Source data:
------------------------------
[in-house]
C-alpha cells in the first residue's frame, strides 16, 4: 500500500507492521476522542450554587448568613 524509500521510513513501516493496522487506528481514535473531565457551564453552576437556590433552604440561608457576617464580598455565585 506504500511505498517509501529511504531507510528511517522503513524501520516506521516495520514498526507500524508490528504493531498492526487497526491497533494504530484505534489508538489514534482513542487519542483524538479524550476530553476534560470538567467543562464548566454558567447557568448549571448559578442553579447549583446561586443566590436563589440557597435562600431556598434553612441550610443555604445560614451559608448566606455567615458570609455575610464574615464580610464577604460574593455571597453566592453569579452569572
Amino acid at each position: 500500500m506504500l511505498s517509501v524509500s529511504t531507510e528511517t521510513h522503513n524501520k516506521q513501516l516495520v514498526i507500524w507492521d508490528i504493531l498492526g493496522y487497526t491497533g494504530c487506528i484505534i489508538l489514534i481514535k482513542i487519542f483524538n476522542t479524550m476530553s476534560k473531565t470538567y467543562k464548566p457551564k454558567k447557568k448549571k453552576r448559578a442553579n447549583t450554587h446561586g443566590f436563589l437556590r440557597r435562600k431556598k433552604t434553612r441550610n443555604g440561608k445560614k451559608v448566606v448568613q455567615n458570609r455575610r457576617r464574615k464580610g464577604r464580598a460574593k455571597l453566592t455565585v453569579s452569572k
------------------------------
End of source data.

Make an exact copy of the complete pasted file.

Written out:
[in-house]
C-alpha cells in the first residue's frame, strides 16, 4: 500500500507492521476522542450554587448568613 524509500521510513513501516493496522487506528481514535473531565457551564453552576437556590433552604440561608457576617464580598455565585 506504500511505498517509501529511504531507510528511517522503513524501520516506521516495520514498526507500524508490528504493531498492526487497526491497533494504530484505534489508538489514534482513542487519542483524538479524550476530553476534560470538567467543562464548566454558567447557568448549571448559578442553579447549583446561586443566590436563589440557597435562600431556598434553612441550610443555604445560614451559608448566606455567615458570609455575610464574615464580610464577604460574593455571597453566592453569579452569572
Amino acid at each position: 500500500m506504500l511505498s517509501v524509500s529511504t531507510e528511517t521510513h522503513n524501520k516506521q513501516l516495520v514498526i507500524w507492521d508490528i504493531l498492526g493496522y487497526t491497533g494504530c487506528i484505534i489508538l489514534i481514535k482513542i487519542f483524538n476522542t479524550m476530553s476534560k473531565t470538567y467543562k464548566p457551564k454558567k447557568k448549571k453552576r448559578a442553579n447549583t450554587h446561586g443566590f436563589l437556590r440557597r435562600k431556598k433552604t434553612r441550610n443555604g440561608k445560614k451559608v448566606v448568613q455567615n458570609r455575610r457576617r464574615k464580610g464577604r464580598a460574593k455571597l453566592t455565585v453569579s452569572k